Omar Khadr 'Very Happy' To Be Back In Canada

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OMAR KHADR
Convicted war criminal Omar Khadr has spent his first night in Canada after being held for nearly a decade in U.S. military custody. (Ap) | AP

Omar Khadr spent a second day at the Millhaven federal penitentiary on Sunday under a 23-hour-a-day lockdown with a member of his legal team accusing the Harper government of "vilifying" his client.

"There's no need to be stoking public opinion against Omar," Khadr's lawyer John Norris said in an interview from Toronto with CBC News.

"They are, I think frankly, setting him up for failure," Norris said.

On Saturday, Public Safety Minister Vic Toews described Khadr as "a known supporter of the al-Qaeda terrorist network and a convicted terrorist."

Toews raised concerns about how the 26-year-old will be able to reintegrate into Canadian society. They include Khadr's idealization of his father, Ahmed Said Khadr, an associate of Osama bin Laden who was killed in Pakistan in 2003.

As well, the minister said Khadr's mother and older sister have "openly applauded his crimes and terrorist activities" and said he hopes "robust conditions" will be put in place if parole is granted.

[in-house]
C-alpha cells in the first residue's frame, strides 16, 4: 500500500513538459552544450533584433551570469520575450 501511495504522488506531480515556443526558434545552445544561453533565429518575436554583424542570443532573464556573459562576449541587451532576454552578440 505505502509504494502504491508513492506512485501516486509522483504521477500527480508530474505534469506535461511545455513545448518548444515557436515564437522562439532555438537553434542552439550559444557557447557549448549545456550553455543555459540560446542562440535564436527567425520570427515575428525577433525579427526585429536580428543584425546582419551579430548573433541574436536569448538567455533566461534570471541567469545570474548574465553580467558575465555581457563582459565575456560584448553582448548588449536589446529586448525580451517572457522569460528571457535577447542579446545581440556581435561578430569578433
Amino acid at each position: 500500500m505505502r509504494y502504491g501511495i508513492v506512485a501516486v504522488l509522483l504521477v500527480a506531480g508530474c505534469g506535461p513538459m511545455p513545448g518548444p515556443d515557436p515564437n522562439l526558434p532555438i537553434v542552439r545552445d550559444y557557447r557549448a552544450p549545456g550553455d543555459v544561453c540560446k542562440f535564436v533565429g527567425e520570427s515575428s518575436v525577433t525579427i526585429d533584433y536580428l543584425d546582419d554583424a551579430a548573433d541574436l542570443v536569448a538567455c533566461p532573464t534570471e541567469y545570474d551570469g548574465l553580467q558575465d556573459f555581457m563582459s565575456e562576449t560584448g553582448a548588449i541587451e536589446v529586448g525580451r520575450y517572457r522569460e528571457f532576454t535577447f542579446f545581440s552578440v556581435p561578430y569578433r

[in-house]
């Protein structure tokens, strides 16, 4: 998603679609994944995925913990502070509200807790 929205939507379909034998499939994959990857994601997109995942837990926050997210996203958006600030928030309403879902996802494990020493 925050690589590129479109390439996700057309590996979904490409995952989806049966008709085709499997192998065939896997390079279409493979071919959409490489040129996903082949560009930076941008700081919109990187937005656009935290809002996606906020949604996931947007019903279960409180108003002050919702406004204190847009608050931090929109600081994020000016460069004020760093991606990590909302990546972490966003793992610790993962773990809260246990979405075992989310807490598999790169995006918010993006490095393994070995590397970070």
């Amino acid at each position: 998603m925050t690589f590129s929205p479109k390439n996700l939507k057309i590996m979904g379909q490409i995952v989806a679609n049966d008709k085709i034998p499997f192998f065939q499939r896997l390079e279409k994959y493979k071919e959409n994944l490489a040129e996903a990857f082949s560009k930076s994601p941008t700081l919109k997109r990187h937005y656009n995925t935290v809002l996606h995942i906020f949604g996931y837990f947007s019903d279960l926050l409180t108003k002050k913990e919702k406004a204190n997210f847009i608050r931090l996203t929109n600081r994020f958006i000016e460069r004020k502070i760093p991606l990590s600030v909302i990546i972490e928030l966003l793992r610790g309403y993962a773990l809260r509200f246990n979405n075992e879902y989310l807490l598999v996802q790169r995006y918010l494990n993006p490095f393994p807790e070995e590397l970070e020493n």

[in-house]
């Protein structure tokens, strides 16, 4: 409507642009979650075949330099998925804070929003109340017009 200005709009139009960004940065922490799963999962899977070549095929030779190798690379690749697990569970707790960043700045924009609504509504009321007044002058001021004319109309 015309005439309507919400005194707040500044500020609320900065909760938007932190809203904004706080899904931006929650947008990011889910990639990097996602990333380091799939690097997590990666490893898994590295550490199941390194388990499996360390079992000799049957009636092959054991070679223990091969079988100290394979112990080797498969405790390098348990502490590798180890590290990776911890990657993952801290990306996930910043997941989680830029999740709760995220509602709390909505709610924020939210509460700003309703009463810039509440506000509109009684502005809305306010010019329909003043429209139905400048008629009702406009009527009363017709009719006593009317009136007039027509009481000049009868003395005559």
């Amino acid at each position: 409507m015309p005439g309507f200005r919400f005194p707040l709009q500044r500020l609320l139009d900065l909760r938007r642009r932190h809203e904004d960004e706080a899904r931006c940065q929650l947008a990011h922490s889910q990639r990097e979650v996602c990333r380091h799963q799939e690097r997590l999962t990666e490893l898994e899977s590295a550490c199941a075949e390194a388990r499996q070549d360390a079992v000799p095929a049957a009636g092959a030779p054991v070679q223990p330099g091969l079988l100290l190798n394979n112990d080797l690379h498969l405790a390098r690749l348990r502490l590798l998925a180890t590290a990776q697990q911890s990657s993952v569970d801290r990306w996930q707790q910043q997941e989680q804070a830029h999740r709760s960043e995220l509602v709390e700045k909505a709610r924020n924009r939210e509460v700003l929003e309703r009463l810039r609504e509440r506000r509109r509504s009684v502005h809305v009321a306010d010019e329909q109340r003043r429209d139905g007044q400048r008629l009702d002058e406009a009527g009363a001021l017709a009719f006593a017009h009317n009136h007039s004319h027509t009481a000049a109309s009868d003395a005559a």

On Sunday Norris took issue with the minister's comments.

'It's appalling'

"I think it's appalling. I think it's completely unnecessary," Norris said. "They don't need to keep vilifying Omar in the way that they do."

Khadr was the last Westerner and the youngest prisoner to be held at Guantanamo Bay, Cuba. He spent nearly a decade at the U.S.-run detention camp.

Under a plea deal, he admitted to being responsible for the death of an American medic during a firefight in Afghanistan.

The Harper government only recently requested that the U.S. return him.

Early Saturday, Khadr was put on a pre-dawn flight and, after arriving at CFB Trenton, Ont., was whisked off to Millhaven, near Kingston, Ont., to serve the balance of his sentence for war crimes.

Khadr is eligible for early release within months, but for now Norris said his client is "happy to be here," despite the limits of life behind bars.

"I don't in any way want to minimize what the experience was like in Guantanamo, but, ironically enough, he has less freedom now," Norris said.

"It's going to be very difficult to be locked in a small cell for 23 hours a day and then you get one hour to walk around in the small exercise yard," Norris said.

Dr. Steven Xenakis, a U.S. Army psychiatrist who spent more than 200 hours with Khadr since 2008 assessing him for his military defence, has said he is no threat to Canadian society.

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